Tips and tutorials

4 Effective Tips to Improve the Quality of Low Angle Shots

There’s more to this world than what normally meets the eyes. Shots taken by pro photographers often bring out this “moreness”, when we go through those snaps, an oomph feeling kicks in and we end up praising the photographer and the hard work he’d put up to capture the feel that the photo emits.

Low angle shots can turn a mundane object to something that forces the gaze to fall upon it. You must have seen low angle shots of the Eiffel Tower and noticed it looks different from the way it looks in eye-level shots. That’s the beauty of low angle shots. They add so many dimensions to an ordinary object.

High quality low angle shots inspire many of us to learn photography. We feel so motivated that we take up the hard work to become photographers. Albeit motivation is a positive thing, we need to identify whether or not it’s blind motivation because if it is, then nothing constructive would ever come out of it.

To make sure motivation is coupled with appropriate knowledge, we’ll deliver useful tips in this article to those budding photographers, who are honing their skills to capture best quality low angle shots.

A trio of Ground Squirrels in the Kalahari desert engaging in mutual social grooming
Photo Credits: Kalahari Kinky/500px

A quirky viewpoint

You are trying something that’s different, so don’t hesitate and make it as different as you could. Make it unorthodox. To achieve that, you need to find a requisite viewpoint. If the shot is taken only below the eye-level, then it’d end up being just another low angle shot. But it’d be something unique, if you could take it from an unusual viewpoint.

Most of the low-angle shots that we throw our praise at, are taken from quirky viewpoints. That’s why they attract us so much. So if you want your low angle shots to be really appealing, then go for an unconventional viewpoint.

Wait for the moment

It all depends on the right moment. The most enticing photographs are the ones that are taken at the right moment. There’s no hard and fast definition of right moments. You need to intuit and figure out whether a particular moment is right for pressing the shutter of the camera.

For example, when you face down on the ground to capture a pigeon that’s just 2 feet up from your camera lens, it’s recommended for you to wait till the pigeon flies up the sky. The best moment is when it flutters its wings to move from where it was sitting. You need to identify the right moment and for that, need to have innate photography senses. They don’t come with practice, but practice could brush them up.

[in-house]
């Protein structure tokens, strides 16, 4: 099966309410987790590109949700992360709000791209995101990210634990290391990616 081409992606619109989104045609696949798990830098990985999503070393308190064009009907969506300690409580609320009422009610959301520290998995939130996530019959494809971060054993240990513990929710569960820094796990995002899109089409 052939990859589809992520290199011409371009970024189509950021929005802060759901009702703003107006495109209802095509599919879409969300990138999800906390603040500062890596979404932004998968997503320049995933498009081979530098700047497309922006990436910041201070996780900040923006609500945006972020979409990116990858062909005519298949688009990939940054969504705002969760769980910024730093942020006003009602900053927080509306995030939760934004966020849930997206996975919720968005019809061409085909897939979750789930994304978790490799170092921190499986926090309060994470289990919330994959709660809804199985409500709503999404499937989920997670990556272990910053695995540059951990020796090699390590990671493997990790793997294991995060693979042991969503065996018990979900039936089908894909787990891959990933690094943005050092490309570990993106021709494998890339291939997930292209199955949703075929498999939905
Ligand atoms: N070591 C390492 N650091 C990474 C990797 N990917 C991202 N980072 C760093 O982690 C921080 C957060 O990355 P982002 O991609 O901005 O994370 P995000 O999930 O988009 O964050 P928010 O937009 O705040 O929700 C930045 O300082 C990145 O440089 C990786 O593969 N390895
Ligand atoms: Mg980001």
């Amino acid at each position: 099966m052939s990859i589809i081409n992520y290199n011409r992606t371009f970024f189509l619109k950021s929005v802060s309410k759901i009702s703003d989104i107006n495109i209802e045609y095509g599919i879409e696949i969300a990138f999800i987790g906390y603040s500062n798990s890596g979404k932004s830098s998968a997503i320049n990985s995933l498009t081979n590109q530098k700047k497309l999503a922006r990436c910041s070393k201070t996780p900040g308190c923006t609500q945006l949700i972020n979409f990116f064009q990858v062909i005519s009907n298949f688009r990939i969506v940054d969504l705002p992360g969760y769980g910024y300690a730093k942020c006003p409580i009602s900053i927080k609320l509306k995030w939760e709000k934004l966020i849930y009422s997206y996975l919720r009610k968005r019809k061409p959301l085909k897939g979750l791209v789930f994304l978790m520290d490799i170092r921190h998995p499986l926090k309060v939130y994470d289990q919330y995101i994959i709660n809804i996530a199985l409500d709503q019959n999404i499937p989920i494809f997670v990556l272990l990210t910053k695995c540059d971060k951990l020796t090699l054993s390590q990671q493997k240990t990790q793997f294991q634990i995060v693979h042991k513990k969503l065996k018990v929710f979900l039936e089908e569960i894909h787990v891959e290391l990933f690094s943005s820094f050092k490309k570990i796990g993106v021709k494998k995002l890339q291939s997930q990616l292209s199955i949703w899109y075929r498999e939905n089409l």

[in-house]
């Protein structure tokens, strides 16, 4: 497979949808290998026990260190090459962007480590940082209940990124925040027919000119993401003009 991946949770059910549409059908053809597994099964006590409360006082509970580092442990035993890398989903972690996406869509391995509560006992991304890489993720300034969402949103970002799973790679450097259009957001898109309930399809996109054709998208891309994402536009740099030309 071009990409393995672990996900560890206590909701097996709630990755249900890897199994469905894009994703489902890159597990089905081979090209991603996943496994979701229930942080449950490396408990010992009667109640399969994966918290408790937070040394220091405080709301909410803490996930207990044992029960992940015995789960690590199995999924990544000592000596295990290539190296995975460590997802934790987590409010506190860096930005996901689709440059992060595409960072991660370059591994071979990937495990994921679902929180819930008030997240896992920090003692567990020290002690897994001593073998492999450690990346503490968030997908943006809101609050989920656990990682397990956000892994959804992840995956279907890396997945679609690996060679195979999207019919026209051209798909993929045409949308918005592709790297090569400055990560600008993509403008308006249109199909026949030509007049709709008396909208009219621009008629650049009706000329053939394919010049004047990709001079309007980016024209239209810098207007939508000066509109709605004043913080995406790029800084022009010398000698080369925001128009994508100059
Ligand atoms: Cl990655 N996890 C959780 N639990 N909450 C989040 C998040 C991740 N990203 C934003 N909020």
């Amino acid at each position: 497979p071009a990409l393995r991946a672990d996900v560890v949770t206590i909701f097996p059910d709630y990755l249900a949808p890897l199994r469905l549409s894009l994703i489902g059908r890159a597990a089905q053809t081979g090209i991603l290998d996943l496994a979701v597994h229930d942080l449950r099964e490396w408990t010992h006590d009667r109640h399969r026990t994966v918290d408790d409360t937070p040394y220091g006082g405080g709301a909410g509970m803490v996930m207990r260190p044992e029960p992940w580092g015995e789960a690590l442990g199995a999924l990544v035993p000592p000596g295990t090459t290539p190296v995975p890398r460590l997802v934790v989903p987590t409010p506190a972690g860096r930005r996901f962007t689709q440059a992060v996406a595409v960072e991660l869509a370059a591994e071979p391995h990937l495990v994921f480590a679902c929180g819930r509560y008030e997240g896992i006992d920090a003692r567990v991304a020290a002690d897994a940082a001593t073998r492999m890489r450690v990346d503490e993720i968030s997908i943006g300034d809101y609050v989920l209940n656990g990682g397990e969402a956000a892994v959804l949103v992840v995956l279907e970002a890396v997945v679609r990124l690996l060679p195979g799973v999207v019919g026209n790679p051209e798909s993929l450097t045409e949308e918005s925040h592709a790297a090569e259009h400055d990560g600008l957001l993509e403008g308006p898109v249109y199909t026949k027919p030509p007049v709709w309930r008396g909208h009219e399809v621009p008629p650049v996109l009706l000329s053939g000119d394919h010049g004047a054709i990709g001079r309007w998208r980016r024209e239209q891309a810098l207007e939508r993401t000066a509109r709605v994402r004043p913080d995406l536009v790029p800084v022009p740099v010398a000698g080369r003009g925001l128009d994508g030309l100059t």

Select wider lens

Wider lenses are effective, when you are taking low angle shots. Your best bet is a fisheye lens or rectilinear lens, depending on the environment. The ideal range of the lens should be between 10mm and 45mm. However, if you have a 28mm lens with the crop factor being 1.6, then it will do the work just fine.

The advantage of using ultra-wide angle lenses is you could cover interesting subjects that are horizontally located from the camera lens. If you are in a monastery and capturing a hoary statue from below eye-level while you don’t want to miss the pond that is situated a bit far from the statue, ultra-wide angle shots help you capture the foreground as well as the main subject.

Use the skies

Sometimes, the main subject of the photo is not that important, the photo looks impressive because of the skies. A photo showing a sky with cotton wool like clouds to and fro steals the gaze of the onlookers and the objects on the ground and at eye-level are not given much attention.

It’s an old yet effective technique; low angle shots with ultra-wide lenses can harness it to the fullest. All you need to make sure are the skies have clouds and look contrasting to the object that you are shooting. Technical lookouts are the aperture of the frame and curvature of the corners. A ½ or ⅓ aperture is best to shoot the skies. The corners of the frame should have curvature; it makes the clouds look in motion.

Though all these tips are crucial, unrelenting practice comes out on top of them. Practice the tips above to bring perfection in your shots. It might take some time to reach improvement, but once you are at it, you could brandish your style in the form of exquisite low angle photographs that sensitize photography lovers and inspire others to rode up the elevator so they could join your rank.

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Tristan Taylor

Tristan Taylor, a proficient fashion photographer, is associated with various photography workshops, seminars and symposiums. He keeps himself updated with nitty-gritties of fashion photography industry. Tristan found Gulf Photo Plus extremely helpful to extract information regarding Fine art printing, Giclee print and other aspects related to photography.

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